Yeah, I Know what you’re thinking. This guy was a football coach for almost 30 years? Well…we had RPOs but I think they were different than what we think of now. We used to tell our quarterbacks on a rollout pass or a bootleg that as they attacked the perimeter they had the option to RUN or PASS! If the QB saw a receiver open, he could pass. If the QB didn’t like what he saw, namely no receivers open, then he had the option to tuck the ball and go…particularly if he saw a lot of green. We would tell the QBs to pump fake a throw a couple of times to freeze the defenders. A fast, shifty QB was really tough to defend. See the diagram below.

Now to me, that’s a pretty good run/pass option. If the defense hung back we strongly encouraged the QB to RUN!

Today’s RPO is much different. According to an article that appeared in the Chicago Tribune August 18, 2018, the earliest RPO probably occurred on Texas high school fields. Chad Morris, who coached in the state during the 1990s, was desperate to find an edge for his offense, which ran the triple option, and had a lightbulb moment: “What if we read the cornerback instead of the defensive end?” His quarterback wouldn’t pitch the ball or keep it based on the defense. He would keep it or pass it deep depending on the corner. That is the easiest definition I could find. In the traditional option attack we always read the D end or last man responsible for contain. Now, the QB is reading a defensive back from the shotgun formation. Also, I think basically the play is designed to be a run first, but if the QB sees the right look as he fakes to the running back, he can throw. Sounds to me like this could be tough on offensive linemen who can’t be downfield on a pass play. Another way to run an RPO is to read a linebacker. In the example below, the QB is reading the right linebacker as he fakes to the running back. I guess the backer is wrong whatever he does. Pretty cool.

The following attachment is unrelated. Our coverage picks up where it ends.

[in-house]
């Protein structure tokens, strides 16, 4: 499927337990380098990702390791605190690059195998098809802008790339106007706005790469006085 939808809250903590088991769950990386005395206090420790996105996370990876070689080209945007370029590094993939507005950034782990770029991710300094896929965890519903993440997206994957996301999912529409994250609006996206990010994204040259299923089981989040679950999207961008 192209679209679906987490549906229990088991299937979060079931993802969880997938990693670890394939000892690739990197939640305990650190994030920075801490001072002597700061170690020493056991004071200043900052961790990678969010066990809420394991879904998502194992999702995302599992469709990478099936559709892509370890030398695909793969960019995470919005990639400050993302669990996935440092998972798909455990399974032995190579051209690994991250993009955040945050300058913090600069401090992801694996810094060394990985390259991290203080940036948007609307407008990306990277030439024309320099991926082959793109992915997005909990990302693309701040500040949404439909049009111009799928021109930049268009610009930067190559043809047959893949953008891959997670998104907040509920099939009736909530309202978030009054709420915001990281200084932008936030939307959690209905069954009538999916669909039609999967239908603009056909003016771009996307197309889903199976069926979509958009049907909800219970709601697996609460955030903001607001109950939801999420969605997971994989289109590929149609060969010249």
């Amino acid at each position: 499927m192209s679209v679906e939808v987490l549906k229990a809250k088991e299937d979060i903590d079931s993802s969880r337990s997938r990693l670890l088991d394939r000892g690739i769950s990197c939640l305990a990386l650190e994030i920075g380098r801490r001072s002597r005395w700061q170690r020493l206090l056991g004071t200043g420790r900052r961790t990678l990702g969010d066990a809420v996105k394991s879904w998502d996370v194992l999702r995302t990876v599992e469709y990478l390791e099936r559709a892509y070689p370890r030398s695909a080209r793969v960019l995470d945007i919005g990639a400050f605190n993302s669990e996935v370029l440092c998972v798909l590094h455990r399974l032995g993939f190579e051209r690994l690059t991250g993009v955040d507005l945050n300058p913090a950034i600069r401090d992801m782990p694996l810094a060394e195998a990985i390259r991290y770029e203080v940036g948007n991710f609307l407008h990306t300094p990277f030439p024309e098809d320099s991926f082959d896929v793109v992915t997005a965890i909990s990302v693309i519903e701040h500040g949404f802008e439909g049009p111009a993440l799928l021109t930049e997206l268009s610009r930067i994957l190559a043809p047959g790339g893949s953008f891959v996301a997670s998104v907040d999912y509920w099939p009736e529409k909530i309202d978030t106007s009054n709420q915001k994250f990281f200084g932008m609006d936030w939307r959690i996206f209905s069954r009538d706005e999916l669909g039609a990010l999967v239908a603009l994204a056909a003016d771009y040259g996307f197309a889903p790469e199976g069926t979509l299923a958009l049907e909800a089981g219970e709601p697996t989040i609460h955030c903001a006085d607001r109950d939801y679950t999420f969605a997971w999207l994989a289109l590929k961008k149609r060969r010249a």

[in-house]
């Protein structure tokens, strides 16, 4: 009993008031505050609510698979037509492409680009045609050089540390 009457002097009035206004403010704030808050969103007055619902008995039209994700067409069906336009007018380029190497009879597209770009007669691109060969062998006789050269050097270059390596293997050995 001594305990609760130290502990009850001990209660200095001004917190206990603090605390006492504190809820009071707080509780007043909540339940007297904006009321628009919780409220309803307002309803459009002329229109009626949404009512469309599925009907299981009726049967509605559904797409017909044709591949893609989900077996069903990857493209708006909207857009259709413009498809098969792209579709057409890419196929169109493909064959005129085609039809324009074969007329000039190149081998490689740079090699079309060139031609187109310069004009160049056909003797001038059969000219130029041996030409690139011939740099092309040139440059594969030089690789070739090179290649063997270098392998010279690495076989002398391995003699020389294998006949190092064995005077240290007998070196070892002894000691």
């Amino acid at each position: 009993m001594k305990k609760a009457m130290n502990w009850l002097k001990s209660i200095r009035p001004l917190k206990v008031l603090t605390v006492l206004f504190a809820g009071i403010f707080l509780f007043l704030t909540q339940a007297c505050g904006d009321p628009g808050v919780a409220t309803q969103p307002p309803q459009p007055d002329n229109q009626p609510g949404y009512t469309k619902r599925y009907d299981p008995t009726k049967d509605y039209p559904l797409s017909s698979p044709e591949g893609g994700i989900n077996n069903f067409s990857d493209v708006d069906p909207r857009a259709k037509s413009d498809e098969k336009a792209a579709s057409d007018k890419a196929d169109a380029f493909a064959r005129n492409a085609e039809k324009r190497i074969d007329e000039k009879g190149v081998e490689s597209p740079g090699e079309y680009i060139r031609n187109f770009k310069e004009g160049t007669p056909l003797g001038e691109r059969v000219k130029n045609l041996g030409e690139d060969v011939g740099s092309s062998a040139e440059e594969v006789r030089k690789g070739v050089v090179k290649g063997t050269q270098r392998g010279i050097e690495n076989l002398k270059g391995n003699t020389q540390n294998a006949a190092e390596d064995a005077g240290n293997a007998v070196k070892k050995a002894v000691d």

OK, since I’ve been out of coaching for awhile, that’s the best I can do. I’m sure there’s much more to it but you offensive gurus out there tell me where I’ve gone wrong.

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Coach L. Albaugh      DBLITY

Coach Albaugh coached high school football in Illinois for 28 years. During that time he coached at every level and on both sides of the ball. He was the offensive and defensive line coach for four undefeated teams and was a defensive coordinator in his last 11 years, twice reaching the semi finals of the Illinois state playoffs.